Shelf Road, a favorite winter climbing area
I’ve spoken at Professor Paul Strom’s class, The Ethics of Ambition, for many years. In 2013, I discussed the dilemma of would-be guided Everest climbers, who pass by dying climbers on their way up and down the mountain. I also discussed sponsorship, and climbers who perform death-defying (and in some cases, deadly) stunts to please their sponsors and their audience. One report by Deutsche Welle “uncovers the background stories of several deaths associated with Red Bull’s publicity stunts”
in 2011, I delved further into sponsorship and the pressure it can place on climbers (and any professional in extreme sports, such as base jumping, surfing, free skiing, and others.)
This year, for the first time since I’ve spoken at this class, we discussed a personal ambition of my own. The first consequence ( for this class, of my ambition): the students wrote the answer to their homework question, and were ready to post it, before I got around to posting my annual ethics post. And why? Because I was rock climbing at Shelf Road (photo above) in pursuit of my current ambition.
In the past year, I conceived the idea of trying to climb Yosemite’s El Capitan within 24 hours. Many climbers have done this, so it’s nothing that special — but I would be the oldest woman to ever climb it in a day. Perhaps even the oldest person , if it takes me long enough to accomplish!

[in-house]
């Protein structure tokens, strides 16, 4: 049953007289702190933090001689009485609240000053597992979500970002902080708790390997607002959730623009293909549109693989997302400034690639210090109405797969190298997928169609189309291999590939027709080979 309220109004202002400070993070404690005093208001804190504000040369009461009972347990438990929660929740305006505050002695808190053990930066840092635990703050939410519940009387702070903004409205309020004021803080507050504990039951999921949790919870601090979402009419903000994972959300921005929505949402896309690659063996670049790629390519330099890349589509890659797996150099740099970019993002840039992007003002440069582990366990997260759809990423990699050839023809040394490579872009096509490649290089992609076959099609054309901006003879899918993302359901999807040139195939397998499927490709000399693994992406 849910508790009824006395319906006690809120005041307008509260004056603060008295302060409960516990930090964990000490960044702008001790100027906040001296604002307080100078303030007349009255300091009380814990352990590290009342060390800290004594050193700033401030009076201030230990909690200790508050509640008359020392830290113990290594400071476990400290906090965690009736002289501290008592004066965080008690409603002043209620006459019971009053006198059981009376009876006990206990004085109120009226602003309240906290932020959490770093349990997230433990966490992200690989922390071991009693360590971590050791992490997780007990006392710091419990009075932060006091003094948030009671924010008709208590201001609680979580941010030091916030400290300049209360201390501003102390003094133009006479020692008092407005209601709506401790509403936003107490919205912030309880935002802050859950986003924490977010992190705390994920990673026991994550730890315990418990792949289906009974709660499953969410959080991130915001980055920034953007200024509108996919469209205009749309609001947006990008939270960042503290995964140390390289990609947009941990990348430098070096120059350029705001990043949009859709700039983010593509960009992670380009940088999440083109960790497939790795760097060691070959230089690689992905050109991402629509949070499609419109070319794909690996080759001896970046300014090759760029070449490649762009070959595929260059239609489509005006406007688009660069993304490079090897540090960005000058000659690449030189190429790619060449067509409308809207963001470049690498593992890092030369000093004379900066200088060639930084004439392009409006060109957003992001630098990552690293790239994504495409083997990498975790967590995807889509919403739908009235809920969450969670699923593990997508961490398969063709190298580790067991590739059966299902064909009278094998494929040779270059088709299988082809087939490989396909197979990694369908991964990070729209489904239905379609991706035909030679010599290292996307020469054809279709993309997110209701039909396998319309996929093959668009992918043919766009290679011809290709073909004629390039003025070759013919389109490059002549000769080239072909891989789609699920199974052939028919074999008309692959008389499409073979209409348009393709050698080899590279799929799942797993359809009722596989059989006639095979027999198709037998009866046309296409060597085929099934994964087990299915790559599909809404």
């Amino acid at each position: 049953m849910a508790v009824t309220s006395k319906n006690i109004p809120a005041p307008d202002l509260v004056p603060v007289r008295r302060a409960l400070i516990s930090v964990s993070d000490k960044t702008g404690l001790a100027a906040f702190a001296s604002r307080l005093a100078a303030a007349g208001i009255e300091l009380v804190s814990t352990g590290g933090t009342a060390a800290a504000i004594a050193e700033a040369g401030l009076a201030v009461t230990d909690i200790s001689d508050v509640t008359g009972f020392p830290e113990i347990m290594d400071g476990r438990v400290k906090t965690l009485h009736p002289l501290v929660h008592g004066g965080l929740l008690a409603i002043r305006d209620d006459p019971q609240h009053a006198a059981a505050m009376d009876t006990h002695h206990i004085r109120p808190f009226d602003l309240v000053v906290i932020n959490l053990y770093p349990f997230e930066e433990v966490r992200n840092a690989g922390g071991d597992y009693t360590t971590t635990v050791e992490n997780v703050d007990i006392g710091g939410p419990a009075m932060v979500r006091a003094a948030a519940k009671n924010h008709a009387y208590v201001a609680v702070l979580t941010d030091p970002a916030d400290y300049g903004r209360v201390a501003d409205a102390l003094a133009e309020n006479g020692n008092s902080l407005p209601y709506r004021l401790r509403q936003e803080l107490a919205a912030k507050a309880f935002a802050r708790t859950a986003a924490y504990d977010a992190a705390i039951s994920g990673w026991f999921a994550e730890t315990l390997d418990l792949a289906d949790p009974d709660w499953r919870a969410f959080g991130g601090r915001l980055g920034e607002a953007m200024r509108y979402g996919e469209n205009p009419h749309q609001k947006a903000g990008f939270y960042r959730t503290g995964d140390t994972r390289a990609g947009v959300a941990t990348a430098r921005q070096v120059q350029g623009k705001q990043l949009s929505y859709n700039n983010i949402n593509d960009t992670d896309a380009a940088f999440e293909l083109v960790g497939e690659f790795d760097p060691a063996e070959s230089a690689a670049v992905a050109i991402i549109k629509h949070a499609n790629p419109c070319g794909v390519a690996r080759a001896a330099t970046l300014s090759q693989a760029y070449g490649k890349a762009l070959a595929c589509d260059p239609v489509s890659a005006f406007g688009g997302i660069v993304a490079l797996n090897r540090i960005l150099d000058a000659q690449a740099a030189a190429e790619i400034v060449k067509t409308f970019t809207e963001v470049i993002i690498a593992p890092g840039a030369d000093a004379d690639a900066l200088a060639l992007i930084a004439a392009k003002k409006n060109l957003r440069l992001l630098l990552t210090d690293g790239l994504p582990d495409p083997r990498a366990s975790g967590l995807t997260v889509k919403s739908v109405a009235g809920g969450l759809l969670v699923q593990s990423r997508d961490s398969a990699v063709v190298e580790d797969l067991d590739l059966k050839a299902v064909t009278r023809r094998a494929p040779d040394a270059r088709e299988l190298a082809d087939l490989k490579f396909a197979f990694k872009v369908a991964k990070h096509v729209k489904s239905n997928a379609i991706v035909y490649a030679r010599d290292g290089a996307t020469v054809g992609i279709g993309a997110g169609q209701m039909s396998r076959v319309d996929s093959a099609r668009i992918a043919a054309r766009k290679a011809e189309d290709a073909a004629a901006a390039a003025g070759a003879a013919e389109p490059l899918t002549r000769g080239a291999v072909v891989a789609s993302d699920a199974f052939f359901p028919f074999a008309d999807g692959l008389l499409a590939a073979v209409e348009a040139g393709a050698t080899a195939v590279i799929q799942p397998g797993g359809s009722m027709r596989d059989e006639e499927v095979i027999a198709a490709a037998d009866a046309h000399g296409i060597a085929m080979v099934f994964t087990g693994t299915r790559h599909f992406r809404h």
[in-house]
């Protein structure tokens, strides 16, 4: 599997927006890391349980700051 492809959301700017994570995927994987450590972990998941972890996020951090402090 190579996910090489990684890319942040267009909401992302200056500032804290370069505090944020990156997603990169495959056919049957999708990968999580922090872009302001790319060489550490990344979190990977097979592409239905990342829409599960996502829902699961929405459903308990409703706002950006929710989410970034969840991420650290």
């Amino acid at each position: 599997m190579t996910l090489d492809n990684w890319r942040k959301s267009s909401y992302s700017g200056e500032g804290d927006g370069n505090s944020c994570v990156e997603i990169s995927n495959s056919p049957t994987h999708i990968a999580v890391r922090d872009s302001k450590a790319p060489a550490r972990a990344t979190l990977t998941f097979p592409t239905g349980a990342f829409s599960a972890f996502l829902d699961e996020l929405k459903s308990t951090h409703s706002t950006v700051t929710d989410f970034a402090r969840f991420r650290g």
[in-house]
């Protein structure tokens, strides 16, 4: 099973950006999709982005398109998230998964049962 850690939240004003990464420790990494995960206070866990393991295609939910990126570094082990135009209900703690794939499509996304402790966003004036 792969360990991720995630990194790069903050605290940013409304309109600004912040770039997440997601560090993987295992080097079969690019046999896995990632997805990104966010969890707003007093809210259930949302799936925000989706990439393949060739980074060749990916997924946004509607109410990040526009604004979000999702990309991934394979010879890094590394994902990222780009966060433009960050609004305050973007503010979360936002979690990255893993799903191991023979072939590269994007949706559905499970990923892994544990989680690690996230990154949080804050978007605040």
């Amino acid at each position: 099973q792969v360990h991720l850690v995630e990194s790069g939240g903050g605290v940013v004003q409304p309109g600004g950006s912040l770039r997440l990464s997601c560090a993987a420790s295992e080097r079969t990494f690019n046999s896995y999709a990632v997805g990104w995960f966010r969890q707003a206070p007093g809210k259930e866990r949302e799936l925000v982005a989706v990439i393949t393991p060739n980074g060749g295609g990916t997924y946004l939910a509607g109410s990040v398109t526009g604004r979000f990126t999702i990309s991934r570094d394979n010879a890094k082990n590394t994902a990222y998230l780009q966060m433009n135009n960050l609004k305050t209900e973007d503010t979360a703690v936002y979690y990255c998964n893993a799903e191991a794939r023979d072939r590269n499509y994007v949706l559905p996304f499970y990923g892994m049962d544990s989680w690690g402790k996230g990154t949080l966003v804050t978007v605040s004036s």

So why this goal, why now, and what ethical constraints are involved?
As to why climb El Capitan, I’ve always loved climbing this rock face, since becoming part of the first female team to climb it. I’ve wanted to climb el Capitan since then, and was able to climb it two more times while I was still a student. Since then, I haven’t been able to climb El Capitan due to various constraints - job, career, and then I became a mother. While I continued to rock climb recreationally, I was not able to commit the amount of time and energy necessary to climb it within 24 hours.
Last spring, I was in Yosemite for a month, practicing the first third of El Capitan. In 2015, I plan to return to Yosemite and work on the route for another month of two. When my son was young, I could not leave home that long. and, even though he’s been in college the past four years, in 2012 and 2013, I was taking care of my extremely ill mother, who lied in the Bay Area. I could climb for the weekend, but not for weeks on end.
So, in the past years, I’d given up my ambition to take care of my son, and then my parents. The ethical constraint was clear: postpone my goals, or abandon my family. I chose to take care of my family, and climb El Capitan later. Perhaps waiting paid off: this spring, the American alpine Club awarded me a ‘Live Your Dream‘ grant to attempt this climb.
Why now? My son graduated from college in May, 2014; both of my parents have passed away, and my job as a ski instructor at Beaver Creek Resorts allows me to take the summer to climb. For the first timein decades, I have the time to go to Yosemite for a month or so without abandoning other responsibilities.
I’ve asked the students to discuss similar ethical dilemmas that they may have faced in their lives. for instance, perhaps a high school athlete had to choose between his sport, and academics. Or someone had to choose between attending a college that offered the best education, versus staying closer to home and family.
We all make choices in our life that affect others, and those decisions and ambitions can cause ethical conflicts.
What gets publicity are the famous athletes (and artists, politicians, and others in the media) whose decisions affect not only their only lives, but the lives of many.
El Capitan, Yosemite